Queen Mary University of London (QMUL) has released the PACE data to a patient who requested it under the Freedom of Information Act, as ordered by a recent tribunal, on the last possible day to lodge an appeal against the court’s order.
The move follows the publication three days previously of an open letter from a group of scientists including Dr. Ron Davis, Vince Racaniello and Jonathan Edwards, urging QMUL’s principal, Professor Simon Gaskell, not to appeal the tribunal’s decision.
The data was requested in March 2014 by Alem Matthees, in order to allow the calculation of the trial’s main outcomes and recovery rates according to the methods specified in the trial’s original protocol. The original analysis methods were abandoned once the trial was underway and replaced by others, including an analysis in which patients could become more disabled and yet be classed as having “recovered”.
Tom Kindlon, a patient whose criticism of PACE’s analyses has been published in medical journals, said, “This is a great day for patients. We’ve waited years for this. Finally, it’s going to be possible for independent parties to scrutinise the data and, in particular, find out what the results would have been without all the unjustified changes to the study protocol. Looking at how the objective data relate to the subjective outcomes will also be very interesting.”
“This was a publicly funded trial and cost £5 million in taxpayers’ money — the data should never have been kept secret.”
He added, “This was a publicly funded trial and cost £5 million in taxpayers’ money — the data should never have been kept secret. It is very disappointing that both the PACE Trial investigators and QMUL fought the case so hard, forcing Alem Matthees to have to put in so much work when he is not well himself, and dismissing some other requests for basic information.”
The day before the data was released, the PACE authors published online the main results for the trial using the original protocol-specified methods. The new results show that only a third as many patients improved according to the protocol-defined analysis, compared to the numbers reported in The Lancet in 2011.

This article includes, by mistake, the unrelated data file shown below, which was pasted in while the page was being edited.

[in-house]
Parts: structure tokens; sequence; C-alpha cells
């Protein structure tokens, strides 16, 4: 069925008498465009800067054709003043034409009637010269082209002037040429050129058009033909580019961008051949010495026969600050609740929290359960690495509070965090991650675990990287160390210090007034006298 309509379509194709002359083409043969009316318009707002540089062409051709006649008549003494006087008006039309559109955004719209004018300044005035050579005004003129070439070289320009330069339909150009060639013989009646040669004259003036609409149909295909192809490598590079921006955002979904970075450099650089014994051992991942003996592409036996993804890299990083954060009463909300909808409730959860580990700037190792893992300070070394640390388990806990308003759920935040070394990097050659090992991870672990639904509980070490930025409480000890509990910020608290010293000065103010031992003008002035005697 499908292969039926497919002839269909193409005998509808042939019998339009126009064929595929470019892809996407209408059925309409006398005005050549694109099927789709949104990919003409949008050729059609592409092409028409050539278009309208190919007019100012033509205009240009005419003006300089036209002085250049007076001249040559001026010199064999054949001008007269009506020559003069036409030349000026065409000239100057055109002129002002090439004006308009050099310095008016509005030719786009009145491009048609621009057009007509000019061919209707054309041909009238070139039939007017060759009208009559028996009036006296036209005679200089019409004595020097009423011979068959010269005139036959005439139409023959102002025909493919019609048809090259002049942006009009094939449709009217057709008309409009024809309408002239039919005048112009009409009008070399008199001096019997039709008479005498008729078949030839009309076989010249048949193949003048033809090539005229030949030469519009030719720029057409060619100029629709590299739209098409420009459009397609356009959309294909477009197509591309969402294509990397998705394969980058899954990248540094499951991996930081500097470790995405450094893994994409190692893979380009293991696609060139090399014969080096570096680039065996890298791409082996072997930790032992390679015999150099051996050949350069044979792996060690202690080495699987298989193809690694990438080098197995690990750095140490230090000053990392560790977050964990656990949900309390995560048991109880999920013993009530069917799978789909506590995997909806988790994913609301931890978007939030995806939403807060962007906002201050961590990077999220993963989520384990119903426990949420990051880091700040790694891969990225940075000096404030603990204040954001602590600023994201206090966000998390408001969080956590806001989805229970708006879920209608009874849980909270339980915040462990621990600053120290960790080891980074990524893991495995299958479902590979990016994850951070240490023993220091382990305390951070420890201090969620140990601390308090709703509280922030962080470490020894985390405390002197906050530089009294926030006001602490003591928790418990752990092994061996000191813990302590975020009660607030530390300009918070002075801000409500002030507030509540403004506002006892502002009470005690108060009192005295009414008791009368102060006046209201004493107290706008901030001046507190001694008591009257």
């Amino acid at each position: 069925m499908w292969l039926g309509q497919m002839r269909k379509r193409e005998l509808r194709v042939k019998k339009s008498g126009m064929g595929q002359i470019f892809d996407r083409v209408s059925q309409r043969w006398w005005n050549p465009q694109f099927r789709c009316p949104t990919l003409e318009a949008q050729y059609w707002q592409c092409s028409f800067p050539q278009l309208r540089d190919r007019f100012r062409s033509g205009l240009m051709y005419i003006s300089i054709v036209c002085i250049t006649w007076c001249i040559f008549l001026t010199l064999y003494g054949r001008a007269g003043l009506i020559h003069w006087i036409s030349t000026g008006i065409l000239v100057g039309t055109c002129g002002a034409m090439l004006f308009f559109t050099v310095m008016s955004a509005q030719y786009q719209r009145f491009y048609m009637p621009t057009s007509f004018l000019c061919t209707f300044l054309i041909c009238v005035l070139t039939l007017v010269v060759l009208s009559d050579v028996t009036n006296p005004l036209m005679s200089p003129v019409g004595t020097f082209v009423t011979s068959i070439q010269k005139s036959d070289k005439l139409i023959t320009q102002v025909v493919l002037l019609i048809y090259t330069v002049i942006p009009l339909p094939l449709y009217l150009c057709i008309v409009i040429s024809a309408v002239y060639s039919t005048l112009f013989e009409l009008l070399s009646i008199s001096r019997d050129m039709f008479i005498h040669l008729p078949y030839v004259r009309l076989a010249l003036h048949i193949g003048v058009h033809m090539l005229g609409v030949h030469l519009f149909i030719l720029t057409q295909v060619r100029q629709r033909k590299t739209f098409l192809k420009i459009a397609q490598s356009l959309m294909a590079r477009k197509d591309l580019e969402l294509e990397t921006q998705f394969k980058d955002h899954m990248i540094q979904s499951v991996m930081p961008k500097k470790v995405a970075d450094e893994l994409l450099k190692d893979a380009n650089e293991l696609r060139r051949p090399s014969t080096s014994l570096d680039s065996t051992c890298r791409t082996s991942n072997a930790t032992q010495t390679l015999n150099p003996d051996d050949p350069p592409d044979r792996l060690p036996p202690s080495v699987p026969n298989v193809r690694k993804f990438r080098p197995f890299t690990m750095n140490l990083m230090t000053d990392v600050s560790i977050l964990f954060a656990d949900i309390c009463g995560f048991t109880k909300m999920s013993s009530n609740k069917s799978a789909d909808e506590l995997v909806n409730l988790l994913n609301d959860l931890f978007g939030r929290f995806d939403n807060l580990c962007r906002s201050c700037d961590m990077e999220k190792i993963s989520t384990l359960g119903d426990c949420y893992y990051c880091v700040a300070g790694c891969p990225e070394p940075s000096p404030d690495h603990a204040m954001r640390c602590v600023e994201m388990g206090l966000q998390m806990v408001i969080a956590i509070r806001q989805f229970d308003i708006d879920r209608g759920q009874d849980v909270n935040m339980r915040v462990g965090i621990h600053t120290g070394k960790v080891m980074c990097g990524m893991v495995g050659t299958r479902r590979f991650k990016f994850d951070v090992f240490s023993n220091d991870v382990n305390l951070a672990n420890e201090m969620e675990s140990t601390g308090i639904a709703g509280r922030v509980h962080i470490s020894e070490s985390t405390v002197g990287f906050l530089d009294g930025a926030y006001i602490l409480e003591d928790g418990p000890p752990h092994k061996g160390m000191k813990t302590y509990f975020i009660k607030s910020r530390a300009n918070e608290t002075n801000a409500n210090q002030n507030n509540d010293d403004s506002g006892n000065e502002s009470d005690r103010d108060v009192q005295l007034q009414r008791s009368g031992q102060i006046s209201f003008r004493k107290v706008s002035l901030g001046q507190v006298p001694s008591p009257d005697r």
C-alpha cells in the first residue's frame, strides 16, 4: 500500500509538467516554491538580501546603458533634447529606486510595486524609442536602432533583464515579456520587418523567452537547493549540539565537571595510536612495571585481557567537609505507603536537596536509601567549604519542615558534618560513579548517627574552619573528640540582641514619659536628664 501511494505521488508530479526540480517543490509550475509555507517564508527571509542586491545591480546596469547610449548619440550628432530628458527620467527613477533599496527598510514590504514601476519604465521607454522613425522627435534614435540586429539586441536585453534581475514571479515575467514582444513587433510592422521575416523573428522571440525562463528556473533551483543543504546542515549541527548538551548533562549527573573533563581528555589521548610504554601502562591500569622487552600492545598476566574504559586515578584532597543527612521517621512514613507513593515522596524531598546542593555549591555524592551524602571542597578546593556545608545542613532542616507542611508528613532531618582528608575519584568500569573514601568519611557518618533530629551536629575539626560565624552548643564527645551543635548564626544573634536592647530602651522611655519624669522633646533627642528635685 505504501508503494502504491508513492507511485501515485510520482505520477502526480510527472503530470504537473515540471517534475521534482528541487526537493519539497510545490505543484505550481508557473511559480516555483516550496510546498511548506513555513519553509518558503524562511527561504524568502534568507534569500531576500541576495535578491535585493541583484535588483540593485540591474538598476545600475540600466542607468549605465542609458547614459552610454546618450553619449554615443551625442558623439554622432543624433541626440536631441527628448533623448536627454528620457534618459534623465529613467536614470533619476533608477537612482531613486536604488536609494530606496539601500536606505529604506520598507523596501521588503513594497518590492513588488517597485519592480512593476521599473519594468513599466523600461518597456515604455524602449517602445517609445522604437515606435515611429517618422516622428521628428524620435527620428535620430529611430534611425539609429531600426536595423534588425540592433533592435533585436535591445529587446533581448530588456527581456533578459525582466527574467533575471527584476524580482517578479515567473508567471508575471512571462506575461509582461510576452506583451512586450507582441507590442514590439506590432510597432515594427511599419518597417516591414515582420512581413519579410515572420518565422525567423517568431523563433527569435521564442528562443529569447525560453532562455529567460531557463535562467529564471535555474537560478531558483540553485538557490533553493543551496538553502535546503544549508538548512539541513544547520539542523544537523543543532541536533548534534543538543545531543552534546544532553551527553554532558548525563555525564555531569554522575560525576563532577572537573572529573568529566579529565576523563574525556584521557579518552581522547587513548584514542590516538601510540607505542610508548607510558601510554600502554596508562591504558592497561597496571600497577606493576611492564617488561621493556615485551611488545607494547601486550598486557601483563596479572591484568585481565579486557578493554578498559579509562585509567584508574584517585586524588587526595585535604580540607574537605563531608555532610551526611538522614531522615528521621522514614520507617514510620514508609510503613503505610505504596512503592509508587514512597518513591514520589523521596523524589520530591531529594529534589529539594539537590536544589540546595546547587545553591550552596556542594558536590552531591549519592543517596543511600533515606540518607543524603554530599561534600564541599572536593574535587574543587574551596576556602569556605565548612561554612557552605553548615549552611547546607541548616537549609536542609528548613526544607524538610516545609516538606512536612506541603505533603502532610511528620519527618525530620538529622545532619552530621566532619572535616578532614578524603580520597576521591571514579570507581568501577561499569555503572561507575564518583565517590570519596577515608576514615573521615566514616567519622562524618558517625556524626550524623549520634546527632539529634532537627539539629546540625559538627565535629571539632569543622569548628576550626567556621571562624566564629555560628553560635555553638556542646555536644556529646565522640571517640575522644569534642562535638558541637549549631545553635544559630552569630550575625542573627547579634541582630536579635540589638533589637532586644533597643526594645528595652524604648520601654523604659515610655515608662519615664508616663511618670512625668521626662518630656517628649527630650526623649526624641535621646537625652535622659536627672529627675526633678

The results confirm suspicions long-held by patients and scientists who have studied the trial critically that if the PACE investigators had stuck to their own original analysis protocol, PACE would have appeared to be a far less successful trial.
The new results show that only 21% of patients were classed as “improvers” in the graded exercise therapy group, compared to the 61% claimed in the Lancet paper using an analysis developed after the trial was under way. 10% of patients in the group that received no therapy were “improvers”, indicating that, even with the subjective measures used, only one patient in ten reported improvement from the addition of graded exercise therapy. Results for the CBT group were similar to those for the graded exercise group.
These re-interpreted results were released without fanfare on QMUL’s own website. Despite the dramatic fall in improvement rates, the study authors said that the outcomes were “very similar to those reported in the main PACE results paper” and supported their Lancet conclusion that CBT and graded exercise, added to standard medical care, “moderately improve” outcomes for CFS patients.
But journalist and public-health expert Dr. David Tuller, of the University of California, Berkeley, who has criticized the trial in detail, said, “Let’s be clear. These findings are really much worse than those presented in published, ‘peer-reviewed’ papers. If these were the best findings for $8 million, then PACE really will not survive legitimate scrutiny.”
But now, with the original, raw data going to Alem Matthees, a more independent review is sure to follow.
Over the past several months, following the first of Dr. Tuller’s critical articles, patients and scientists have joined together all over the world to put pressure on QMUL to release the data. A petition led by #MEAction with over 12,000 signatures was featured in the Wall Street Journal, and was presented at the tribunal as evidence of the level of public interest in data release; and 24 ME/CFS organisations in 14 countries, representing tens of thousands of patients, wrote open letters to the university. L.A. Cooper, head of #MEAction Network UK said, “Our thanks go out to Alem Matthees, who worked incredibly hard to achieve the release of the PACE data at what was almost certainly enormous physical cost. Thank you, Alem!”